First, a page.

1950 Crosley Farm-O-Road
1950 Crosley Farm-O-Road. Click image to enlarge

Story and photo by Bill Vance

In 1945, right after the Second World War, the Willys-Overland military Jeep made a successful transition into what was called the Universal, or Civilian Jeep (CJ). It was a kind of combination tractor, pickup truck and passenger vehicle that could do its duty in the fields, construction sites or on the outback trails, and then carry its owner and family to town.

Although several thousand were sold, the Universal/Civilian Jeep turned out to be a better off-roader and passenger vehicle that it did a tractor. It was soon abandoned for agricultural use, replaced by the new light tractors coming on the market from such companies and Ford and Ferguson.

This didn’t deter Powel Crosley Jr. of Cincinnati, Ohio, from trying the same idea a few years later. Crosley had made a fortune before the war manufacturing radios and refrigerators. He was an innovative entrepreneur, the first to market a low priced radio, and the first to put shelves in refrigerator doors – his famous Shelvador model.

Crosley satisfied a long-held dream by starting his own automobile company in 1939 to make a range of tiny cars, vans and trucks powered by air-cooled, two-cylinder engines. They were marginally engineered, and few were sold.

Following the war he resumed building his little vehicles, now redesigned and powered by a 724 cc (44 cu in.) overhead cam inline four developing 26 horsepower. The engine had been used during the war to power portable generator sets, and was called the Cobra because its cylinder block wasn’t made of the traditional cast iron, but was comprised of many sheet steel stampings that were Copper Brazed together.

The immediate post-war years were a seller’s market and Crosley did reasonably well, reaching a record high of 29,089 sales in 1948 before serious problems surfaced with the sheet metal engine. Corrosion of the steel allowed the coolant to leak out or contaminate the engine oil, with disastrous results. A switch to cast iron blocks in 1949 solved this problem, but Crosley’s reputation was damaged, and would never fully recover.

Powel Crosley had other interests besides his automotive operation, including broadcasting, farming and ownership of his beloved Cincinnati Reds baseball team, and Crosley Field where they played their games. His farming activities convinced him to develop a versatile little farm\road vehicle, which he introduced in 1950. Crosley called it the Farm-O-Road and it was, like the original Civilian/Universal Jeep, intended to be a true dual-purpose machine, but on a much smaller scale.

While the Crosley sedan was small, with its 2,032 mm (80 in.) wheelbase and 3,683 mm (145 in.) over-all length, the Farm-O-Road was positively Lilliputian at only 2,324 mm (91.5 in.) long. It rode on a 1,600 mm (63 in.) wheelbase and 12-inch wheels.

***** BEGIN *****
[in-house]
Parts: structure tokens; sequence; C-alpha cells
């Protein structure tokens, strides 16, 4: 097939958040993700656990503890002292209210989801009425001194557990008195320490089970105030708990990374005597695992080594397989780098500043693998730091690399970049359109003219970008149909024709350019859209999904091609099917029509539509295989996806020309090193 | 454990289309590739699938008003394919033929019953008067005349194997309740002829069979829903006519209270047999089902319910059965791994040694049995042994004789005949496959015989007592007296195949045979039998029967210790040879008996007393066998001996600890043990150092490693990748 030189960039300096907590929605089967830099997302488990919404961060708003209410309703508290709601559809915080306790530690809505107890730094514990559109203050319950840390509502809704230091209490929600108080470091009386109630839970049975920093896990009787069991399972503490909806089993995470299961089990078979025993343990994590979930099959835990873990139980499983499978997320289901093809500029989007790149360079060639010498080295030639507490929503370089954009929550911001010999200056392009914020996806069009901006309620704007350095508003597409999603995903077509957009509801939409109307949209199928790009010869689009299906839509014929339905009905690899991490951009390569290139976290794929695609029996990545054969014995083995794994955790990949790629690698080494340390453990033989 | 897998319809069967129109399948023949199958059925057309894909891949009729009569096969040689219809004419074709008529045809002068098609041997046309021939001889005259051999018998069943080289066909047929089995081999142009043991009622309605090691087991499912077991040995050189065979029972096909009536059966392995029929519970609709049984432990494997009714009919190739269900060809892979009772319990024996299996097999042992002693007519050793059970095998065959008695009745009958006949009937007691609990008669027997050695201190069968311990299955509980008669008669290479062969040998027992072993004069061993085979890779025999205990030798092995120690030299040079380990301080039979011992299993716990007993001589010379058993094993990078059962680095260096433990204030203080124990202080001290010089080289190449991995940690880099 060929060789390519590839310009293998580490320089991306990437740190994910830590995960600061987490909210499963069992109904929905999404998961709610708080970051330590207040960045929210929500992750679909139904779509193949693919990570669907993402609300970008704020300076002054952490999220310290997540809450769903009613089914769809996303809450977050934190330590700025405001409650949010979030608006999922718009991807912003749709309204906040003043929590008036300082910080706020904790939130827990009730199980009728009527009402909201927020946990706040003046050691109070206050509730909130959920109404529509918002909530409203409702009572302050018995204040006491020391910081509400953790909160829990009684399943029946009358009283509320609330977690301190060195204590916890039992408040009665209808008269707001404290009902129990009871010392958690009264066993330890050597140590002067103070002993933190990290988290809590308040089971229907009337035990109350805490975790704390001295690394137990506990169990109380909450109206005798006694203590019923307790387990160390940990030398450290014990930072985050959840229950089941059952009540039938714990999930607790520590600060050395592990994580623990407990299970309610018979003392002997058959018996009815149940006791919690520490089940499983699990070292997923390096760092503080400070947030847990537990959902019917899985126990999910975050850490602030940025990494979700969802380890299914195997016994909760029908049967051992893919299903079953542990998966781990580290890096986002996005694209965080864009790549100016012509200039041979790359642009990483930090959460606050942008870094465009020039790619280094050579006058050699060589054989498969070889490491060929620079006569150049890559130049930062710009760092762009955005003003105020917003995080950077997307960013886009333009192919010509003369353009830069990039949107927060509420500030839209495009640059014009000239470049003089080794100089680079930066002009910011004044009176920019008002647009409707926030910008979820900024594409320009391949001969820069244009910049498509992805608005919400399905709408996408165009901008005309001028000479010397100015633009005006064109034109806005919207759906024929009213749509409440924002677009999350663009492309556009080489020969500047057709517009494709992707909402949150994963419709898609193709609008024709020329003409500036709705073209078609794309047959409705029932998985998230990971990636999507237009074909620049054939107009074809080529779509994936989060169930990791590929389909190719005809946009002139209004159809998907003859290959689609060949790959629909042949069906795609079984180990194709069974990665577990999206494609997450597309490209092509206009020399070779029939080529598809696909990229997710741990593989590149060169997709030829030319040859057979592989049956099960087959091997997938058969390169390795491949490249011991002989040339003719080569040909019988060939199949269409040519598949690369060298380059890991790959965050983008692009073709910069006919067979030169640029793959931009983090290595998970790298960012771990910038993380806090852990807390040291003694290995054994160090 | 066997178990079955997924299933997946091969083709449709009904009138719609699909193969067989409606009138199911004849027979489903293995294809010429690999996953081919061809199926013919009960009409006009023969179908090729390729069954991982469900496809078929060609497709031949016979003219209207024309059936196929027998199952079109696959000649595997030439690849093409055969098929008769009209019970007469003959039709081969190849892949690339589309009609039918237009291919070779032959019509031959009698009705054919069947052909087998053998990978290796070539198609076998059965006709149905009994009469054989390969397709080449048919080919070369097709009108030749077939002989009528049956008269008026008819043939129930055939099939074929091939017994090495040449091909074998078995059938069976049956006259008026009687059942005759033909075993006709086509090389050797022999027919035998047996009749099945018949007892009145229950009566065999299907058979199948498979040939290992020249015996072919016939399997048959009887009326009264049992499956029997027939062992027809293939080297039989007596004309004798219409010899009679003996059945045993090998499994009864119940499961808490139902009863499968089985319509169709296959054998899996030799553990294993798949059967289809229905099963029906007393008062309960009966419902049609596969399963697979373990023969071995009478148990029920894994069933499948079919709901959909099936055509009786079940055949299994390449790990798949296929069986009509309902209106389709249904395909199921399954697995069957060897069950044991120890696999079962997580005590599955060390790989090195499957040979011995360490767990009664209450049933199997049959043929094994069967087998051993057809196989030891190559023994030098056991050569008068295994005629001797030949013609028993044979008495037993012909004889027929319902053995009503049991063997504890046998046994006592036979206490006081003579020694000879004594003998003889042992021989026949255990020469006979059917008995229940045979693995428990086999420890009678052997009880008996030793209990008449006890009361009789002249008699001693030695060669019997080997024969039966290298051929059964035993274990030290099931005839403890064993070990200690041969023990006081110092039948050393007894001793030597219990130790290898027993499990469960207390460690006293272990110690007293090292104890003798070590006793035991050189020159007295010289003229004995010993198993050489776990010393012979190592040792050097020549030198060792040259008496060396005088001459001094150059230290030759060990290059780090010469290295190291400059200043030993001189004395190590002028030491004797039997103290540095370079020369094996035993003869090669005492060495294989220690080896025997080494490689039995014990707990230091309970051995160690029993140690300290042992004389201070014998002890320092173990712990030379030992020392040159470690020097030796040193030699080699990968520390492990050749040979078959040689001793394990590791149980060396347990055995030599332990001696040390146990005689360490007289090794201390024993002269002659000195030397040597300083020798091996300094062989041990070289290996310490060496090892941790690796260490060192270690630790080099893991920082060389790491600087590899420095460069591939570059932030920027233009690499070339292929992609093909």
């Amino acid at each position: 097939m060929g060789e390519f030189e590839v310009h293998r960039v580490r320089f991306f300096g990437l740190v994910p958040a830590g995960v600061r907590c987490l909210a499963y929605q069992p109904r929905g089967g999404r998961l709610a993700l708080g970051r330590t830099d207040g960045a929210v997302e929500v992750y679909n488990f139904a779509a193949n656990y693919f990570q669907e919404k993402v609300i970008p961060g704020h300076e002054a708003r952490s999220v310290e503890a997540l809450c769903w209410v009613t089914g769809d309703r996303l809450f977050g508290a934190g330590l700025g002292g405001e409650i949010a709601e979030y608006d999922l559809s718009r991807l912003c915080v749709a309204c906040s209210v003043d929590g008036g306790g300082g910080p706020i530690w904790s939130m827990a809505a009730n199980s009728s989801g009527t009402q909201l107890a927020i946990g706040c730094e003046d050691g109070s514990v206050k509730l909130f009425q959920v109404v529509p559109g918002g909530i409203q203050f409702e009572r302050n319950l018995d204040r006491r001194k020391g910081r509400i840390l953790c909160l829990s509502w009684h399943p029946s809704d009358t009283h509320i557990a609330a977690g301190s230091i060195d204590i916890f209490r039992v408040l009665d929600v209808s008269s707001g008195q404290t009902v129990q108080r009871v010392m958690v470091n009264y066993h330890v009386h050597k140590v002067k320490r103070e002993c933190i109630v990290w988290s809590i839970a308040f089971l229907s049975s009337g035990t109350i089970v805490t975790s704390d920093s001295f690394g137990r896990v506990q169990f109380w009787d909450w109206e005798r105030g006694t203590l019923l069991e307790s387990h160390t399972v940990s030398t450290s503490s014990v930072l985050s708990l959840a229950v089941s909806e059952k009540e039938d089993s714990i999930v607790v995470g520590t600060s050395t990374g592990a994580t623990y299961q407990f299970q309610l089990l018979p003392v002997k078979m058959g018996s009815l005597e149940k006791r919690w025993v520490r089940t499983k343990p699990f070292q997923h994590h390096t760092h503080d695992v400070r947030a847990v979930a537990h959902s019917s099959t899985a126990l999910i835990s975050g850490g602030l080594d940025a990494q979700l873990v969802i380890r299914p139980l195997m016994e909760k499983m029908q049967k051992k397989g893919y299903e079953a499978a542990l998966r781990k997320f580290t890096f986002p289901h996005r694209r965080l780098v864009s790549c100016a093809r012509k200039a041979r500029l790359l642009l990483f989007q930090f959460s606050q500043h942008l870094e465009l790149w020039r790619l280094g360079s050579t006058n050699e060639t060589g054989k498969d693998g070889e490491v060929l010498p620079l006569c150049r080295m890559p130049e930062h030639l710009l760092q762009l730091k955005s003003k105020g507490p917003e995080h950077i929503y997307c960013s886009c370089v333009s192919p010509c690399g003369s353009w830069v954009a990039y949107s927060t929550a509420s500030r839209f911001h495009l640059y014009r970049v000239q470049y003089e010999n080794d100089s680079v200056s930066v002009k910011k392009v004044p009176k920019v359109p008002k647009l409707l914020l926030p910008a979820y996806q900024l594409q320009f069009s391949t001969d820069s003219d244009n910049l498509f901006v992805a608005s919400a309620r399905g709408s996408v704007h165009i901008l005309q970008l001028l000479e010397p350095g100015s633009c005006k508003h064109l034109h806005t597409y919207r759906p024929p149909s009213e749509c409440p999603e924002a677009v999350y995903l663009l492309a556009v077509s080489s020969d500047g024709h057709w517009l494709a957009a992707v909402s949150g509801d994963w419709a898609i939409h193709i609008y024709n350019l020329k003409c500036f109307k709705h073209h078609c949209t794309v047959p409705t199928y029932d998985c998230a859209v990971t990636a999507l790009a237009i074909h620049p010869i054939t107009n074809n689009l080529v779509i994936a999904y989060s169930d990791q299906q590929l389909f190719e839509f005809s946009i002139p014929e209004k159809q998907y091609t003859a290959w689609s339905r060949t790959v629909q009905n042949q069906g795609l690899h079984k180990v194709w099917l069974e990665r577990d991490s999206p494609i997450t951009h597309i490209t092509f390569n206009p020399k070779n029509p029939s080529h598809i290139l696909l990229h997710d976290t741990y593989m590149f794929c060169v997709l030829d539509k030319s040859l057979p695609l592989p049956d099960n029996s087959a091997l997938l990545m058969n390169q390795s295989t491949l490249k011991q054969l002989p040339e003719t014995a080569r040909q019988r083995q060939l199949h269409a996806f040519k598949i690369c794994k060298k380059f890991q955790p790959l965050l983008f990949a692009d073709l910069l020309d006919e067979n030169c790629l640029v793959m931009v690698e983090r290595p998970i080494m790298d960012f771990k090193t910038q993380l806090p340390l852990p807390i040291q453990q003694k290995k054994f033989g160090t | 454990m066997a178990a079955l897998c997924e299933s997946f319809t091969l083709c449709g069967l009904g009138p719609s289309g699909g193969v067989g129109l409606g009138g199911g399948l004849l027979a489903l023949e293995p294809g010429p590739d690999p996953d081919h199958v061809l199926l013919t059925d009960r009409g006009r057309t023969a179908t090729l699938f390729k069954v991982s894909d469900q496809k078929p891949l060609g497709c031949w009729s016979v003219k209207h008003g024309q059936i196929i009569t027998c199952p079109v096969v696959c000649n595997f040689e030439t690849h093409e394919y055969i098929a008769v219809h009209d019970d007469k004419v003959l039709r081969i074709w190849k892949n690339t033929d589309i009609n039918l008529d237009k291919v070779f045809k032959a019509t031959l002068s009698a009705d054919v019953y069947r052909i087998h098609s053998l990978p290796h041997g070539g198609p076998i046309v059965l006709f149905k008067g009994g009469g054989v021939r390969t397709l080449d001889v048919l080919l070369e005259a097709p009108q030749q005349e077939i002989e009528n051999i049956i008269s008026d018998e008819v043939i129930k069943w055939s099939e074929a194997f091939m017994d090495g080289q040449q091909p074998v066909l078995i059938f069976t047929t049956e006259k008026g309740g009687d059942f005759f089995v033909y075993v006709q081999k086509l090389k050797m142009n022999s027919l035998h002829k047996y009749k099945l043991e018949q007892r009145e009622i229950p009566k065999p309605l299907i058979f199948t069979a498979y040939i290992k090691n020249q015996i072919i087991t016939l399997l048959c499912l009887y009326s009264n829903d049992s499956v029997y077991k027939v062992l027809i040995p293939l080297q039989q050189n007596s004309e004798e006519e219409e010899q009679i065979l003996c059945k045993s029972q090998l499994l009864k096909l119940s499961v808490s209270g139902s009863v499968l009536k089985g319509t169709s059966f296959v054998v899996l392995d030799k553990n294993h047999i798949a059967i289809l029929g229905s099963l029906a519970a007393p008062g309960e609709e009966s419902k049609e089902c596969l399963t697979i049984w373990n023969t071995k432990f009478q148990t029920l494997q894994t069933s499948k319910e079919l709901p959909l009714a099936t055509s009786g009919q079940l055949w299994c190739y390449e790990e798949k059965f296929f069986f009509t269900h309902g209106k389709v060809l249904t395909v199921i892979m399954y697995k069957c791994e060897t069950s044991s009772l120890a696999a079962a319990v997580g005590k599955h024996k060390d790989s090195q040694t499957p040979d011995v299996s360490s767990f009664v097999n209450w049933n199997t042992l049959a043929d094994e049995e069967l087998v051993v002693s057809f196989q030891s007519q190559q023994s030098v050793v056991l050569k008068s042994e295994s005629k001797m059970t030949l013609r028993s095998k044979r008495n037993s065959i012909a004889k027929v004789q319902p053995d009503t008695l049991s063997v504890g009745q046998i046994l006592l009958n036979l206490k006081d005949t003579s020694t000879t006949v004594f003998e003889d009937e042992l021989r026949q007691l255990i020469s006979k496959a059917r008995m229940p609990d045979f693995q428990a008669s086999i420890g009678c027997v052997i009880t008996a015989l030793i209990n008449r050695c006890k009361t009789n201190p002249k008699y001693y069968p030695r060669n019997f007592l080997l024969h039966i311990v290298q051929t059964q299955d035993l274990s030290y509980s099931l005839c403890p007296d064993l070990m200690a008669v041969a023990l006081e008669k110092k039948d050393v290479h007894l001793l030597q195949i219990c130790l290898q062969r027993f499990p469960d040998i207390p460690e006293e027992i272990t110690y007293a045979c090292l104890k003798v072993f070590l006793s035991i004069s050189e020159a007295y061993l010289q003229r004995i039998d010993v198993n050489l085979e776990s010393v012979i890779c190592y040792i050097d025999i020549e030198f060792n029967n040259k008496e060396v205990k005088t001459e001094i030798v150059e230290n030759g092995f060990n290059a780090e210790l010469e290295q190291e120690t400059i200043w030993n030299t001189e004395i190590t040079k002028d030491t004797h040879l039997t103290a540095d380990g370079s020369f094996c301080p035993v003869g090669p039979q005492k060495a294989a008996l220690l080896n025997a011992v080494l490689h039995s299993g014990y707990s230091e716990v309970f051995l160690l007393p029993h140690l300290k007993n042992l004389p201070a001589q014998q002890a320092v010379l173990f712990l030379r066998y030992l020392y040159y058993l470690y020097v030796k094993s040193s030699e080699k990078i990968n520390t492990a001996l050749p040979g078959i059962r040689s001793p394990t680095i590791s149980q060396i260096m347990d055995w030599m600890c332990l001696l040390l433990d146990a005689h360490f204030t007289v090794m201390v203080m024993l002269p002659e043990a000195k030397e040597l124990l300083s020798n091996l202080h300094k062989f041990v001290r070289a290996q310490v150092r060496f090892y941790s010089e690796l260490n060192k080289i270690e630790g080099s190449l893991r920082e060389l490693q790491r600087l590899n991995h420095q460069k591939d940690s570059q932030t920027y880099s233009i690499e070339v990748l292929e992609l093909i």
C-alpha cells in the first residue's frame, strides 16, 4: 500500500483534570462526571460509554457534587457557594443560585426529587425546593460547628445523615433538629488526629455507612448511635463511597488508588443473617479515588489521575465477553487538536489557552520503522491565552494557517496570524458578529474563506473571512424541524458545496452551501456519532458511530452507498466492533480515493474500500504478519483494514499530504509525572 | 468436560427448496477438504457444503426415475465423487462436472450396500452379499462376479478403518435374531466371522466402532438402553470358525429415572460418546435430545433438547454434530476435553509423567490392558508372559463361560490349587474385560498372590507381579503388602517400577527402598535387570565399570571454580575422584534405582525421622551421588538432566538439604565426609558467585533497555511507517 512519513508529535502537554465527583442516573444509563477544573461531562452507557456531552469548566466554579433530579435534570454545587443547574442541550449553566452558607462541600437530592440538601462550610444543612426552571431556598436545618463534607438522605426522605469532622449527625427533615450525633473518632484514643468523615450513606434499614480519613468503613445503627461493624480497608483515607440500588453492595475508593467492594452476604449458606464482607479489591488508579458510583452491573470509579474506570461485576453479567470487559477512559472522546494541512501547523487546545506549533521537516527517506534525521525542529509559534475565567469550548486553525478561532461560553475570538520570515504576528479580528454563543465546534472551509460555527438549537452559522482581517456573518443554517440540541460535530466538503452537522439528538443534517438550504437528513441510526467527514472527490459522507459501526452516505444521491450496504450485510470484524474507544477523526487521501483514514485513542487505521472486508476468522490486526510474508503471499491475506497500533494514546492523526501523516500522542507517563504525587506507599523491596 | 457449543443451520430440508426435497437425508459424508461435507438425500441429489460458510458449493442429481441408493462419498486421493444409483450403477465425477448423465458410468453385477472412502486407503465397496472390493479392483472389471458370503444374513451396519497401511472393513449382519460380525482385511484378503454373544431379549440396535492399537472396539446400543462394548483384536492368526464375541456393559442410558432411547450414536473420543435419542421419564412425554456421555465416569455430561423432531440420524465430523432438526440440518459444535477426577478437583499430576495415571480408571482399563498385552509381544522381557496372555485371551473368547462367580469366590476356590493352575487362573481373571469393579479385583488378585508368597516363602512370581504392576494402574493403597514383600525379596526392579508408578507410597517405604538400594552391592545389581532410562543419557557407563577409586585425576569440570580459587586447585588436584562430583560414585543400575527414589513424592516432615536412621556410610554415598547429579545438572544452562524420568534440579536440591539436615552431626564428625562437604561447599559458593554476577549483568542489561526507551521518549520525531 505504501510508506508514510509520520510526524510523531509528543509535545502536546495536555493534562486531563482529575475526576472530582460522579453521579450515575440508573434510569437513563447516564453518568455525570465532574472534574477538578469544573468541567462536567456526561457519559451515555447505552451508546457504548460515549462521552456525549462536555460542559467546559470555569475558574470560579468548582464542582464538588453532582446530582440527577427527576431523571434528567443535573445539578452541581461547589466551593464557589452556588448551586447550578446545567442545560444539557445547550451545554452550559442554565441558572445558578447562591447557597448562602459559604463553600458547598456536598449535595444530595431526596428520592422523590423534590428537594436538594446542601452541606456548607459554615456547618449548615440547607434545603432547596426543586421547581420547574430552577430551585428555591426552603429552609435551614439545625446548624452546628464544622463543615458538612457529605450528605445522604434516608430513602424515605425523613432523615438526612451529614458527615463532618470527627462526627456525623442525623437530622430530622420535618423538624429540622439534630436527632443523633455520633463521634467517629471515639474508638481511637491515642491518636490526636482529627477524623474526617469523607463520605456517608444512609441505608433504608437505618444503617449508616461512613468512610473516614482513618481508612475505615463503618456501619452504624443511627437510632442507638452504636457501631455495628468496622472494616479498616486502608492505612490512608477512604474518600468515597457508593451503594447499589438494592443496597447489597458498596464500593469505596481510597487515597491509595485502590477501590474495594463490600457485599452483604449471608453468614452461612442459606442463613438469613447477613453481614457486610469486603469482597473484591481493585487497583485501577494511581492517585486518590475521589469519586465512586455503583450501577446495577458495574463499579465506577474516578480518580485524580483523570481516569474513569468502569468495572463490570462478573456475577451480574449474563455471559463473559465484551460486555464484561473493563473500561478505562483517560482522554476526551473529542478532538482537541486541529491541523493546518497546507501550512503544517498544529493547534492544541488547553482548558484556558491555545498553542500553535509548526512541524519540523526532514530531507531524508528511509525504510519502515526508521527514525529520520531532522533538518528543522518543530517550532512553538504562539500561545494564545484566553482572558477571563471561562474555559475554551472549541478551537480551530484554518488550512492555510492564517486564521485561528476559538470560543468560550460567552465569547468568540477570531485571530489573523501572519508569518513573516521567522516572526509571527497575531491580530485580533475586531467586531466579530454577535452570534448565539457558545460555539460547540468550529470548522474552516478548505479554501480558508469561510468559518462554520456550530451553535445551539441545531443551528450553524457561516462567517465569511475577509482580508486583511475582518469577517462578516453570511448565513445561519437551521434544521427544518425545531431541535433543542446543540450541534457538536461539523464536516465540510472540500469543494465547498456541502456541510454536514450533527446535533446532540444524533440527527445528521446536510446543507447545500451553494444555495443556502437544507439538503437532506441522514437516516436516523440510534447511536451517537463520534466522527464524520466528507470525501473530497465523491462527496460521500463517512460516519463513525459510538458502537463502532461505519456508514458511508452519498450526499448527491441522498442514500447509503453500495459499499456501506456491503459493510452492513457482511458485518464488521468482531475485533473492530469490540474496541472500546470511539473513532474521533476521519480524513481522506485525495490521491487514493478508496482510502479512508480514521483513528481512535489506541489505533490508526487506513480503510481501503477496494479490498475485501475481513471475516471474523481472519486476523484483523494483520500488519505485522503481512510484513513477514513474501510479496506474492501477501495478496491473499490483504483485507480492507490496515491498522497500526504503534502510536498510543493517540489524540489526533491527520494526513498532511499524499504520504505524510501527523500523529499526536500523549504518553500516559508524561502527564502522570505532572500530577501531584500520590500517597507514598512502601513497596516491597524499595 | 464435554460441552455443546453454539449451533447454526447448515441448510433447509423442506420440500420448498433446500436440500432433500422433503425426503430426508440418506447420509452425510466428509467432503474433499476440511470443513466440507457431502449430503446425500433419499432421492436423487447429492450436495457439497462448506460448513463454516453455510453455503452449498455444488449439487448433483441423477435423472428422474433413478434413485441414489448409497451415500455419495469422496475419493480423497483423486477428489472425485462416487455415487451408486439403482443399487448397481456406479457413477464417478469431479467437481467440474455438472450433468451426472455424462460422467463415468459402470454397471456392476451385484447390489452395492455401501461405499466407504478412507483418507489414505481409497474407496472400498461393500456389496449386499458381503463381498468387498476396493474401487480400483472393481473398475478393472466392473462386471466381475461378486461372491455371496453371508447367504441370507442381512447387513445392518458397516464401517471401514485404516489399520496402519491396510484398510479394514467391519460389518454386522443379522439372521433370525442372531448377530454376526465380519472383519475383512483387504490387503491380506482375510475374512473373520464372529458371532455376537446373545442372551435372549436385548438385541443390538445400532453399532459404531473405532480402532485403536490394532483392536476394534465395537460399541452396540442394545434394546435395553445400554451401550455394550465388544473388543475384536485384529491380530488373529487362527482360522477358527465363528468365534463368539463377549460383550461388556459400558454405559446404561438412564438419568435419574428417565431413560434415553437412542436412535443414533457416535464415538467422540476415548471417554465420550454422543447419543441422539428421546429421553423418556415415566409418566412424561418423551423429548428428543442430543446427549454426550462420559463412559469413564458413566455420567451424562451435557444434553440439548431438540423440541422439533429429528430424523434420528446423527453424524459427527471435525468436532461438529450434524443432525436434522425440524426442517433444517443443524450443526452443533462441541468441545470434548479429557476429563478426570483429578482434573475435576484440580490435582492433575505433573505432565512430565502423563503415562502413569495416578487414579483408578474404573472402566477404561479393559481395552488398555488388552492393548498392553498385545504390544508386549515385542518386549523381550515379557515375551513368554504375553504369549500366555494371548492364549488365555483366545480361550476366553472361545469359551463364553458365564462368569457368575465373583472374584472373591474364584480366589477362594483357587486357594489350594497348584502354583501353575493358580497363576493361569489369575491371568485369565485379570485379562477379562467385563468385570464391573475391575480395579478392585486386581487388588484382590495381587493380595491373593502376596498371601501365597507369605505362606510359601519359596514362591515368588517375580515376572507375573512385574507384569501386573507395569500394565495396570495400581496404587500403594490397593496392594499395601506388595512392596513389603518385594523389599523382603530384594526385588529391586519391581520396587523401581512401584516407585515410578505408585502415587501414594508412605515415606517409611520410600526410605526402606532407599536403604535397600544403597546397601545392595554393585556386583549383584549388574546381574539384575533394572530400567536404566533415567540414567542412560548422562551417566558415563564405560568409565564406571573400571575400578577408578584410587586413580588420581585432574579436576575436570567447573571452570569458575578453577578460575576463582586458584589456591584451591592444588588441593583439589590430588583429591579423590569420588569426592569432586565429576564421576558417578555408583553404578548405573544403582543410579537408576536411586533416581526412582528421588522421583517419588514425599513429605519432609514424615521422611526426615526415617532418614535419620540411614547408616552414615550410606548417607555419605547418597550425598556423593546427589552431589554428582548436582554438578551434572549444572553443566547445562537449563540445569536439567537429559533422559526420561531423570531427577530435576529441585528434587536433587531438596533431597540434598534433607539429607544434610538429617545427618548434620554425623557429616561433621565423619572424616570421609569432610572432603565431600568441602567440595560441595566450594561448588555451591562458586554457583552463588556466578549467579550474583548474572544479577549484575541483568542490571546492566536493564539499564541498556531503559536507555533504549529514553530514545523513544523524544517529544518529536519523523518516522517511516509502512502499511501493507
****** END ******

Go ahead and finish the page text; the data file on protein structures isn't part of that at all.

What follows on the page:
Despite its minuscule size, however, the Farm-O-Road was equipped to act like a real grown-up machine. It had two gear ranges, with six speeds forward. Its top speed in low range was 24 km/h (15 mph) and it would pull such farm implements as ploughs, rakes, harrows and mowers. Front and rear power takeoffs were optional, as was a hydraulically operated drawbar, and dual wheels. Power came from the overhead-cam four cylinder car engine.

In addition to its agricultural applications, the Farm-O-Road was also intended for road use. The company claimed a top speed in the 64 to 80 km/h (40 to 50 mph) range. The normal passenger accommodation was two, but an additional two could be carried by fitting an optional rear seat. If the owner wished to use the Farm-O-Road as a small pickup truck, an optional cargo box with a hydraulic dumping mechanism could be ordered.

A fabric top and side curtains provided basic protection from the elements, and the windshield could be folded forward for that really sporty feeling.

The Crosley Farm-O-Road was, then, truly a multi-purpose little machine, albeit on a miniature scale. It could be used as a light farm tractor, could serve as a small pickup, or could be pressed into service as a passenger vehicle.

The Farm-O-Road was not a sales success, being made for only a couple of years. It was, like Crosley’s cars, probably just too small to be taken seriously; it would be regarded today as no more than a good riding lawn mower. Total production was in the hundreds, not the thousands, but it was an interesting attempt at a dual-purpose vehicle.

Crosley Motors succumbed to bankruptcy in 1952, but the Farm-O-Road was revived a decade later by the Crofton Marine Engine Co. of San Diego, California, as the Crofton Bug. Again, it saw limited production, with only 200 to 250 being sold.

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